Data integration is a big headache for smaller businesses. Can Jitterbit's "no coding" software solution offer a remedy?
Data integration is a big headache for smaller businesses. Can Jitterbit's "no coding" software solution offer a remedy?Multi-source data integration was once an issue that concerned only large enterprises. Yet as more smaller firms employ various applications to store, manage, deliver, and analyze business data, they face many of the same integration challenges.
Smaller firms, however, often lack the in-house IT resources to tackle data-integration projects. That leaves them with an unpleasant choice: Hire outside developers capable of doing the job, or avoid complex data-integration tasks completely.
The first option is expensive, and the second can place a company at a significant competitive disadvantage.
Over the past few years, a number of software vendors have introduced a third option: Data-integration tools designed for business users with limited IT expertise.
Jitterbit recently launched version 3.0 of its commercial open-source data integration software. It is designed to allow non-programmers to integrate data from a variety of data sources, including enterprise applications, databases, content management systems, Web 2.0 applications, and software-as-a-service apps. Jitterbit's client-side interface, for example, supplies graphical, drag-and-drop data mapping and transformation components that allow a user to build their own data-integration tools.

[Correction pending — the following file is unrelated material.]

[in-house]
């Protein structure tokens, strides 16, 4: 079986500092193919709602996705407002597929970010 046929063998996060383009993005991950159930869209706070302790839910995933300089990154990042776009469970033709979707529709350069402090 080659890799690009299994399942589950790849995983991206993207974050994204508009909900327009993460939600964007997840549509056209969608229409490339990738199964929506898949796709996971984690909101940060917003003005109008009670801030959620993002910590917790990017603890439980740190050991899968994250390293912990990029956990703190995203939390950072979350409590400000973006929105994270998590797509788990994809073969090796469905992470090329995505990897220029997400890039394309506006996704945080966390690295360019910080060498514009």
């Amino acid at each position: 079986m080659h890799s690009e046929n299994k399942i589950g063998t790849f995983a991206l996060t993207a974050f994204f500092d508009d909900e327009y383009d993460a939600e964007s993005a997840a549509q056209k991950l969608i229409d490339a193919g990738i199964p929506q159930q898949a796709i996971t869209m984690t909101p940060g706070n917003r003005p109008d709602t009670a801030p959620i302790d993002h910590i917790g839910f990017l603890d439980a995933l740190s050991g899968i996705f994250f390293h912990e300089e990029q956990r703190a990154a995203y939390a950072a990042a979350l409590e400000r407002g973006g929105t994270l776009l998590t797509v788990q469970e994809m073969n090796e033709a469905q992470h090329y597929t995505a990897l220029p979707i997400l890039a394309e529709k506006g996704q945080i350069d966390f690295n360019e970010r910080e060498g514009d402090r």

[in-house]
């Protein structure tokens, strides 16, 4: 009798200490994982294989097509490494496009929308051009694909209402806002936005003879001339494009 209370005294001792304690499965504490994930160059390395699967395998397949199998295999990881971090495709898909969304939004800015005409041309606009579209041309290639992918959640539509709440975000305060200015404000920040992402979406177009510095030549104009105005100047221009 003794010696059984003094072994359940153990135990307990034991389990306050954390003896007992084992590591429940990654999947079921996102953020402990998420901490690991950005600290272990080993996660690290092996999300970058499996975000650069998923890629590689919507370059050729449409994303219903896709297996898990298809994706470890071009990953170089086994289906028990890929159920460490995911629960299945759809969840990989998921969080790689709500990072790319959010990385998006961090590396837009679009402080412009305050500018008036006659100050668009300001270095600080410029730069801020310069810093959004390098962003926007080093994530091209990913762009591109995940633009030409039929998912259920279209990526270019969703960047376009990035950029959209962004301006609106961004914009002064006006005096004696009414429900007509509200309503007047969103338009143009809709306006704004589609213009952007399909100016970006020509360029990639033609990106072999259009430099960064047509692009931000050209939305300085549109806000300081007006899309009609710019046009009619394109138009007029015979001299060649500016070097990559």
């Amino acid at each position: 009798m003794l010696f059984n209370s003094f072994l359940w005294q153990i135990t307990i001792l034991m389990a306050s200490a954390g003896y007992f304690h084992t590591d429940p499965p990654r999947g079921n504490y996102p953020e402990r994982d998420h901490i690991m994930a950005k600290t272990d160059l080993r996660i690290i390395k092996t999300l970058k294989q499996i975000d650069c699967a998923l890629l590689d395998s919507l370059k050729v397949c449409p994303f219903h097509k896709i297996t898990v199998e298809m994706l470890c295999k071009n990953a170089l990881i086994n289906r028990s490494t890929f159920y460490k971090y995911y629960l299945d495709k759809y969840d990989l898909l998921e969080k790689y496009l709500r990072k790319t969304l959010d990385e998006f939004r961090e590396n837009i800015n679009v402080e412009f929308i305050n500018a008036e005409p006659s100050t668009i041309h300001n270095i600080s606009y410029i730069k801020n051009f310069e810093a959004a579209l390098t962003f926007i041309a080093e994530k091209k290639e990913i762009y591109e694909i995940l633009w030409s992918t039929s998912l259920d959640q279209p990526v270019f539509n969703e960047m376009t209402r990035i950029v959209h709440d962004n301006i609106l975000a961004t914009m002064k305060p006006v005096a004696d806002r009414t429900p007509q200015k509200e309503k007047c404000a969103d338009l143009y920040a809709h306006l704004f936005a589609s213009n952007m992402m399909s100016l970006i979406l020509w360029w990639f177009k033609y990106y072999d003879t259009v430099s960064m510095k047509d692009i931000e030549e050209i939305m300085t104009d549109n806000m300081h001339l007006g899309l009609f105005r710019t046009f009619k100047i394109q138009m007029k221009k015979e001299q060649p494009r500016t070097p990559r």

A key selling point for Jitterbit is its use of "Jitterpaks": Modular, reuseable packages that abstract the process of integrating and working with particular sets of data sources. Companies may distribute Jitterpaks internally, allowing them to handle similar data-integration tasks in the future still more easily. Jitterbit also offers its own collection of Jitterpaks that cover a variety of common applications and integration scenarios.
With Jitterbit 3.0, the company is introducing a number of new features designed mostly for large enterprise users, including streamlined support for multi-user, multi-project environments. In a recent interview, however, Jitterbit CTO Ilan Sehayek said that as midsize companies learn how to work with his company's product, they often deploy it far more widely, and use it for more complex projects, than they initially planned.
As a commercial open-source vendor, Jitterbit distributes both a free "community" version of its software and a paid "enterprise" version that includes support and service.
Can Jitterbit offer a silver-bullet solution for every data integration project? Probably not, since problems as simple as a character-mapping disparity or a bit of sloppy SQL can monkey-wrench a project and require on-site, expert assistance to fix.
As a solution, however, for reducing the marginal cost and complexity of a data-integration project, Jitterbit is a very interesting product. The company claims that its "no coding" approach can cut the delivery time of a project by up to 80 percent. That's a compelling promise, since it also reduces the need to hire expert data-integration consultants -- or to tie up in-house IT staff better employed elsewhere.
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